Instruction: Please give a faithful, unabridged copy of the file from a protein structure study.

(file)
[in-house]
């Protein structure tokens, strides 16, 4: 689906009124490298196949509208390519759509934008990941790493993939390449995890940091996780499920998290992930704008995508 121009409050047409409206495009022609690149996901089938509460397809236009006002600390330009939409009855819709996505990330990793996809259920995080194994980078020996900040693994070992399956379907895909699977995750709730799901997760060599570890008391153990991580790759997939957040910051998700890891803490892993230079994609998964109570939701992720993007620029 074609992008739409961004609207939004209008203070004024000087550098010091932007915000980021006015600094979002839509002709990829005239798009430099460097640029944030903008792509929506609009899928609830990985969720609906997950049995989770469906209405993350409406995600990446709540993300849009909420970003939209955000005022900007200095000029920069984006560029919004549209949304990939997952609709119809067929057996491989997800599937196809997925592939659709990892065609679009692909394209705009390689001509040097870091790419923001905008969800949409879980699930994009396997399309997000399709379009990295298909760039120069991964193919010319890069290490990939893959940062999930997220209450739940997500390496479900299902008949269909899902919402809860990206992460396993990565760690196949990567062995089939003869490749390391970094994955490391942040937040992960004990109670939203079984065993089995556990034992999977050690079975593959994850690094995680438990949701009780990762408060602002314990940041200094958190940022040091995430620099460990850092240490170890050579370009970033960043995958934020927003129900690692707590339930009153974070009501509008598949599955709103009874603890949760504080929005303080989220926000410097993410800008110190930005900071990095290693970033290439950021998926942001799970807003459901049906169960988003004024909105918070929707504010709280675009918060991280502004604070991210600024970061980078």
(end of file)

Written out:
[in-house]
């Protein structure tokens, strides 16, 4: 689906009124490298196949509208390519759509934008990941790493993939390449995890940091996780499920998290992930704008995508 121009409050047409409206495009022609690149996901089938509460397809236009006002600390330009939409009855819709996505990330990793996809259920995080194994980078020996900040693994070992399956379907895909699977995750709730799901997760060599570890008391153990991580790759997939957040910051998700890891803490892993230079994609998964109570939701992720993007620029 074609992008739409961004609207939004209008203070004024000087550098010091932007915000980021006015600094979002839509002709990829005239798009430099460097640029944030903008792509929506609009899928609830990985969720609906997950049995989770469906209405993350409406995600990446709540993300849009909420970003939209955000005022900007200095000029920069984006560029919004549209949304990939997952609709119809067929057996491989997800599937196809997925592939659709990892065609679009692909394209705009390689001509040097870091790419923001905008969800949409879980699930994009396997399309997000399709379009990295298909760039120069991964193919010319890069290490990939893959940062999930997220209450739940997500390496479900299902008949269909899902919402809860990206992460396993990565760690196949990567062995089939003869490749390391970094994955490391942040937040992960004990109670939203079984065993089995556990034992999977050690079975593959994850690094995680438990949701009780990762408060602002314990940041200094958190940022040091995430620099460990850092240490170890050579370009970033960043995958934020927003129900690692707590339930009153974070009501509008598949599955709103009874603890949760504080929005303080989220926000410097993410800008110190930005900071990095290693970033290439950021998926942001799970807003459901049906169960988003004024909105918070929707504010709280675009918060991280502004604070991210600024970061980078």